North Korea on Wednesday canceled a high-level meeting with South Korea and threatened to scrap a historic summit next month between US President Donald Trump and North Korean leader Kim Jong Un over military exercises between Seoul and Washington that Pyongyang has long claimed are invasion rehearsals.
The surprise declaration, which came in a pre-dawn dispatch in North Korea’s state media, appears to cool what had been an unusual flurry of outreach from a country that last year conducted a provocative series of weapons tests that had many fearing the region was on the edge of war. It’s still unclear, however, whether the North intends to scuttle all diplomacy or merely wants to gain leverage ahead of the planned June 12 talks between Kim and Trump.
The statement was released hours before the two Koreas were to meet at a border village to discuss how to implement their leaders’ recent agreements to reduce military tensions along their heavily fortified border and improve their overall ties.
The North’s Korean Central News Agency called the two-week Max Thunder drills, which began Monday and reportedly include about 100 aircraft, an “intended military provocation” and an “apparent challenge” to an April summit between Kim and South Korean President Moon Jae-in, when the leaders met on their border in their countries’ third-ever summit talks since their 1948 division.
“The United States must carefully contemplate the fate of the planned North Korea-US summit amid the provocative military ruckus that it’s causing with South Korean authorities,” the North said Wednesday.
“We’ll keenly monitor how the United States and South Korean authorities will react.”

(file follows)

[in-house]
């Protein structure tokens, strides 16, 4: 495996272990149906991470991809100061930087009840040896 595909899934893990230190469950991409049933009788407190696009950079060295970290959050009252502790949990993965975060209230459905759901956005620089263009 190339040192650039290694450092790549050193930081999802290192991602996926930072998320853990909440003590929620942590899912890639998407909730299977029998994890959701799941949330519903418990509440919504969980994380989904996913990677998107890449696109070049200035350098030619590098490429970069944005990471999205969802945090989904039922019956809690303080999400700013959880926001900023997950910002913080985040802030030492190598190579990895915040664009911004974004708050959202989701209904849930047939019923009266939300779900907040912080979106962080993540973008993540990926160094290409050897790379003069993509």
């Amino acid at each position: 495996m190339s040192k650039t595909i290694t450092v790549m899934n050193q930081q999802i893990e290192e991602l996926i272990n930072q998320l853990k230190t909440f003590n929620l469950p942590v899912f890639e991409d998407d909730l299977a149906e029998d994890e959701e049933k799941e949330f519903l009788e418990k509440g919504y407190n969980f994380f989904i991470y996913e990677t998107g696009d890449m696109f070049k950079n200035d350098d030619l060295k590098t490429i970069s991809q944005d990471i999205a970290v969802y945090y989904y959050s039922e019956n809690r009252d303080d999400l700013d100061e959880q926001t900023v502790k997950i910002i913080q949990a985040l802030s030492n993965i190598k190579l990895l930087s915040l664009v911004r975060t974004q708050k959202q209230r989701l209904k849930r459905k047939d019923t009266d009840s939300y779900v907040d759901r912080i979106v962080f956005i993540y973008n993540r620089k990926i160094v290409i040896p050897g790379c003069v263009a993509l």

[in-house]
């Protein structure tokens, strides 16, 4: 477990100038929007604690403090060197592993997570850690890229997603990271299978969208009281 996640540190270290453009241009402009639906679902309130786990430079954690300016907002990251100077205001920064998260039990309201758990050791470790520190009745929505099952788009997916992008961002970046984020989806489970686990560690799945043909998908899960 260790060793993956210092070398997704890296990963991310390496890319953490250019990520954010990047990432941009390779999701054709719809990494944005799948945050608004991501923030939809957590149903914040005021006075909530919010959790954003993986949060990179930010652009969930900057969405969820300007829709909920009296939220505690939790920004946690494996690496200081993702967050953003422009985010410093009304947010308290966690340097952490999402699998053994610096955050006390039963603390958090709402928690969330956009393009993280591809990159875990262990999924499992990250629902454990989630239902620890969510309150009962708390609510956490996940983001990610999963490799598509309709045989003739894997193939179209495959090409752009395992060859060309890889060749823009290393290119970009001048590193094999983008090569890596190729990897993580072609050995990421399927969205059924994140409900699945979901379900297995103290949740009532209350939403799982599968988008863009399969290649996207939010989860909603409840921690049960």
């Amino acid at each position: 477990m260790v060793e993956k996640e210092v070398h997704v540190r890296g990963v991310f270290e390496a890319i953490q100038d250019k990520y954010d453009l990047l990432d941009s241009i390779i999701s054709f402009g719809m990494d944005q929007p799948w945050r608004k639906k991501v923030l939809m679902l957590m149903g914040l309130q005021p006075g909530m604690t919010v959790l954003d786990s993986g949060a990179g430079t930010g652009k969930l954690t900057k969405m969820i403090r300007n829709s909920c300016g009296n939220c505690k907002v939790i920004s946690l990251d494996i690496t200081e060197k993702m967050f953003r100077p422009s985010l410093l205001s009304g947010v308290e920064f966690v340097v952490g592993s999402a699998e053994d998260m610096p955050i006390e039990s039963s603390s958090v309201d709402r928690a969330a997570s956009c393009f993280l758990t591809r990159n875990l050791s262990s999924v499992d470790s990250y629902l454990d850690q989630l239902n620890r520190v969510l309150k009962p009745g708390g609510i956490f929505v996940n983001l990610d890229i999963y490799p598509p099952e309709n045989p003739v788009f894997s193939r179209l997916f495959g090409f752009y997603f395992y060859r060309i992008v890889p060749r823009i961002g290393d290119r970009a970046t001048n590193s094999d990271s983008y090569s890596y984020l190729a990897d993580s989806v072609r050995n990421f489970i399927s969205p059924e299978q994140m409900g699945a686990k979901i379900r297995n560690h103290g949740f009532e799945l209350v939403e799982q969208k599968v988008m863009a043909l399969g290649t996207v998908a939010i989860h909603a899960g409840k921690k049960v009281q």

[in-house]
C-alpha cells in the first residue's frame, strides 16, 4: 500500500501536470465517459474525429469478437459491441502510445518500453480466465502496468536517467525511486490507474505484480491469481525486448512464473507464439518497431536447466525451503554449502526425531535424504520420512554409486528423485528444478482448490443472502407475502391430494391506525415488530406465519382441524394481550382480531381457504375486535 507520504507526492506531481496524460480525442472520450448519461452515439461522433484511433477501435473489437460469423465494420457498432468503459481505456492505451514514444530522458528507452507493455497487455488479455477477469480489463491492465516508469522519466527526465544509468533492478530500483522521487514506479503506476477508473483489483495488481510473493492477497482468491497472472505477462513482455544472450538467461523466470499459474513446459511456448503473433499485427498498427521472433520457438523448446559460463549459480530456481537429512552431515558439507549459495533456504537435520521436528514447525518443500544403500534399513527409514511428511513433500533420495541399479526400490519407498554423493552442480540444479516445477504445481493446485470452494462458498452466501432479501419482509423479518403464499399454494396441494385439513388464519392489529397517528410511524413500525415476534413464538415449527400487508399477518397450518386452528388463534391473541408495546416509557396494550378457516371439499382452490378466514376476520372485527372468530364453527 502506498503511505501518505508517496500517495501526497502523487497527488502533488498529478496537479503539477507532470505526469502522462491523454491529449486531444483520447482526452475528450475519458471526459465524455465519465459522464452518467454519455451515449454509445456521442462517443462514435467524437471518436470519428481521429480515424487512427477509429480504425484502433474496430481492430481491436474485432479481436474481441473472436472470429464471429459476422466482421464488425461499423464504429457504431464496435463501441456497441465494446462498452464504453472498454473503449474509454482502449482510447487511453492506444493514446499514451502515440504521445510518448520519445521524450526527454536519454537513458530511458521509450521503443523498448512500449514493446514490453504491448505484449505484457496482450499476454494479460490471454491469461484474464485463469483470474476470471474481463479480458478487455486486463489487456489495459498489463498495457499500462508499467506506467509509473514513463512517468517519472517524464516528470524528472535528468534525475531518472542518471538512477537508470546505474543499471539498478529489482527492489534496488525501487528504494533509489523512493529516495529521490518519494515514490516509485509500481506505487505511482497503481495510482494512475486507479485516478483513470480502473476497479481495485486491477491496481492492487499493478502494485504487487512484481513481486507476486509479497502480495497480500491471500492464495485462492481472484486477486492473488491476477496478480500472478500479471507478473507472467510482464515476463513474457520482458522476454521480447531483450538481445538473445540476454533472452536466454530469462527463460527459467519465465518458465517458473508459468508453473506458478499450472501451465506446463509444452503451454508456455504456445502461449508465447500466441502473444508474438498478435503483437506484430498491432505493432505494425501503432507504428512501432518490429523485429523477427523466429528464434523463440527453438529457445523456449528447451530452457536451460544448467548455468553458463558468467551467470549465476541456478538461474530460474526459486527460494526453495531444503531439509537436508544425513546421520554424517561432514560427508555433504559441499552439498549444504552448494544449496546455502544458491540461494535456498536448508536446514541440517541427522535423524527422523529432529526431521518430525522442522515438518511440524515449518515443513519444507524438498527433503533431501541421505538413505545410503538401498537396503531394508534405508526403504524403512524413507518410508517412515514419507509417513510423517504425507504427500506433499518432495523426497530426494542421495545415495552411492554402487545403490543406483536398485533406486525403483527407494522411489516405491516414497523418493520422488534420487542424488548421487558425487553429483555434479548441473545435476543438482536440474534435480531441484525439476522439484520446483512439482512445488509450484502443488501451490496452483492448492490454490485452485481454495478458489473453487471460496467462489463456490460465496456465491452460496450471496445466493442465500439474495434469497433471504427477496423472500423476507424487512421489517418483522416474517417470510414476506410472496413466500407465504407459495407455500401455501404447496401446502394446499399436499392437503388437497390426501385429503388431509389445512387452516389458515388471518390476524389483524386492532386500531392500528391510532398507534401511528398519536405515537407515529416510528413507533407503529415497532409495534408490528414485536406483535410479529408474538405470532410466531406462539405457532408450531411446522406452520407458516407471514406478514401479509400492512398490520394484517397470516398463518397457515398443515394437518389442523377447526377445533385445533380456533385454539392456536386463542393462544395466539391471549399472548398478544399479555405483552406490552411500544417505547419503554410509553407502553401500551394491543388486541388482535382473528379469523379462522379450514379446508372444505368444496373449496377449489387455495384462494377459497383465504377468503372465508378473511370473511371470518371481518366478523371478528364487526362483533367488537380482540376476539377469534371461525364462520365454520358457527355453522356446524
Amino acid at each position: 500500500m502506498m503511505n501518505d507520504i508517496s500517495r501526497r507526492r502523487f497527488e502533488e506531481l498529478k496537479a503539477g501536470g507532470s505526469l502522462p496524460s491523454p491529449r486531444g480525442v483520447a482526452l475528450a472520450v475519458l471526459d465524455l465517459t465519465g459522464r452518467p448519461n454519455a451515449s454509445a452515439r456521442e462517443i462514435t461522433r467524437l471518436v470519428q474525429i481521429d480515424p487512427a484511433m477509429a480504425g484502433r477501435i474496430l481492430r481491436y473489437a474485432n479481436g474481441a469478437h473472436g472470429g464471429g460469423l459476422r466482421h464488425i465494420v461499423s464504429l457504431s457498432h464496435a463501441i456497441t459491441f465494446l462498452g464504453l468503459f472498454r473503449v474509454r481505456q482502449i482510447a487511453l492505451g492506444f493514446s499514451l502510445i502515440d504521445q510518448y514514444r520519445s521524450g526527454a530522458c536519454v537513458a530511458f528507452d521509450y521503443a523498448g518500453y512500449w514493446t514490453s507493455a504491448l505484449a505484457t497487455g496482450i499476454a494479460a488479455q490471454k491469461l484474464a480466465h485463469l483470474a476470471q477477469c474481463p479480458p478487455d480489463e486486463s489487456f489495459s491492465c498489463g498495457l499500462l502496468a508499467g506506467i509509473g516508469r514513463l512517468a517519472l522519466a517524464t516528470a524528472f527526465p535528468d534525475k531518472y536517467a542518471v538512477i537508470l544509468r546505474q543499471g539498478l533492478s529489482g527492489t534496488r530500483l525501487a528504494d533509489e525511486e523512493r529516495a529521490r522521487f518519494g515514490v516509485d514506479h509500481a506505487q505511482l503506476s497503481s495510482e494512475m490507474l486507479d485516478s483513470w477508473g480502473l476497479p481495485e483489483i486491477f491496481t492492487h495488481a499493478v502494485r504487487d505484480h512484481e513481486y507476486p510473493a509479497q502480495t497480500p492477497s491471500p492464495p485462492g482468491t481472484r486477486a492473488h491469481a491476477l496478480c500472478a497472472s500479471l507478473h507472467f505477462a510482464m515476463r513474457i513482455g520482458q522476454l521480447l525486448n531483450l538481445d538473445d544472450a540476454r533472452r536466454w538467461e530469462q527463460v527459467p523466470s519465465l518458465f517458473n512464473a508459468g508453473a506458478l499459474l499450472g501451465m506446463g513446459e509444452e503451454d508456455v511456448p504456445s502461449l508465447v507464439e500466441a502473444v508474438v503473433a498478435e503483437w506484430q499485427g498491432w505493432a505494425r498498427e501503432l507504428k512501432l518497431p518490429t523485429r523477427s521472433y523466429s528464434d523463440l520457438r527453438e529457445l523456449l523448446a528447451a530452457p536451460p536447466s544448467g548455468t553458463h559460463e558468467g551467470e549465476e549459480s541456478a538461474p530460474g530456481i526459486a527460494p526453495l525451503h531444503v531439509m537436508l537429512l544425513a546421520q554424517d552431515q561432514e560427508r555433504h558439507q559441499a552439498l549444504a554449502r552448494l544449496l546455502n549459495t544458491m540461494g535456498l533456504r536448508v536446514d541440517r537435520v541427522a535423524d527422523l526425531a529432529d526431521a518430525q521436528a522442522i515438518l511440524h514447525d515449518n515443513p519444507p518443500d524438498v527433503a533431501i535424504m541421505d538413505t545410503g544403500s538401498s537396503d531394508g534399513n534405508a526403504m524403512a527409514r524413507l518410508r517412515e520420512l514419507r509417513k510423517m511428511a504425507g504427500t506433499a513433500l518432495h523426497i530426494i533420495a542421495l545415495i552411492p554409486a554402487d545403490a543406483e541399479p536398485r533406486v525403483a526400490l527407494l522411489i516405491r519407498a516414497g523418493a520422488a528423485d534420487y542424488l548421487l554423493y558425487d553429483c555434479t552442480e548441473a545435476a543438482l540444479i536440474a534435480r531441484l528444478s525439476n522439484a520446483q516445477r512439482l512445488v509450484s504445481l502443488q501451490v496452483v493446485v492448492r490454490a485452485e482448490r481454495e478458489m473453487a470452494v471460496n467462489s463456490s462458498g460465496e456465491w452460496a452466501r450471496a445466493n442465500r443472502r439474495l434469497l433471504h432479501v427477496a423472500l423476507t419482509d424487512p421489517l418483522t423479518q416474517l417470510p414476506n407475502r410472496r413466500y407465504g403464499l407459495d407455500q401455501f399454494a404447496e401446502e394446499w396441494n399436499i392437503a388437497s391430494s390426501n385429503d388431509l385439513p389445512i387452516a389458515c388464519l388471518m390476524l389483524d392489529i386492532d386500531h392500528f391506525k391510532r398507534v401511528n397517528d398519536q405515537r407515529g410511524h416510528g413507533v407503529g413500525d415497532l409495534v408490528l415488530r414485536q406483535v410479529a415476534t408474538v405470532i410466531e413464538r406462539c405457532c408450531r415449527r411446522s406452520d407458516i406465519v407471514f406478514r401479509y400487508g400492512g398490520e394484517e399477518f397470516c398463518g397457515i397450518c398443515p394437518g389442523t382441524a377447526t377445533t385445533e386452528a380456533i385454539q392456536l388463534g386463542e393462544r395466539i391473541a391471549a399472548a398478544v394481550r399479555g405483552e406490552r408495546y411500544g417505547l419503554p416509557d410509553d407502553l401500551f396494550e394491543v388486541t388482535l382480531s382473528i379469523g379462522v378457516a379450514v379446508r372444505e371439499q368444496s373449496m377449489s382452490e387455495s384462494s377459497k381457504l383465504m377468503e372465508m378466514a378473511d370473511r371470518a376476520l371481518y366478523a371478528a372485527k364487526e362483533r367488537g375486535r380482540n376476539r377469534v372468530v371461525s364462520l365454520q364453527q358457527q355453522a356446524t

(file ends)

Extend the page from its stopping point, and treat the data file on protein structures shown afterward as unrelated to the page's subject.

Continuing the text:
History of joint military drills
Annual military drills between Washington and Seoul have long been a major source of contention between the Koreas, and analysts have wondered whether their continuation would hurt the detente that, since an outreach by Kim in January, has replaced the insults and threats of war. Earlier - and much larger - springtime drills, which Washington and Seoul toned down, went off without the North’s typically fiery condemnation or accompanying weapons tests.
In Washington, the US State Department emphasized that Kim had previously indicated he understood the need and purpose of the US continuing its long-planned exercises with South Korea. State Department spokeswoman Heather Nauert said the US had not heard anything directly from Pyongyang or Seoul that would change that.
“We will continue to go ahead and plan the meeting between President Trump and Kim Jong Un,” Nauert said.
Army Col. Rob Manning said this current exercise is part of the US and South Korea’s “routine, annual training program to maintain a foundation of military readiness.” Manning, a Pentagon spokesman, said the purpose of Max Thunder and exercise Foal Eagle - another training event - is to enhance the two nations’ abilities to operate together to defend South Korea.
“The defensive nature of these combined exercises has been clear for many decades and has not changed,” said Manning.
Washington and Seoul delayed an earlier round of drills in the spring because of the North-South diplomacy surrounding February’s Pyeongchang Winter Olympics in the South, which saw Kim send his sister to the opening ceremonies.
Kim told visiting South Korean officials in March that he “understands” the drills would take place and expressed hope that they’ll be modified once the situation on the peninsula stabilizes, according to the South Korean government.
South Korea didn’t immediately make any official response to the North’s announcement.
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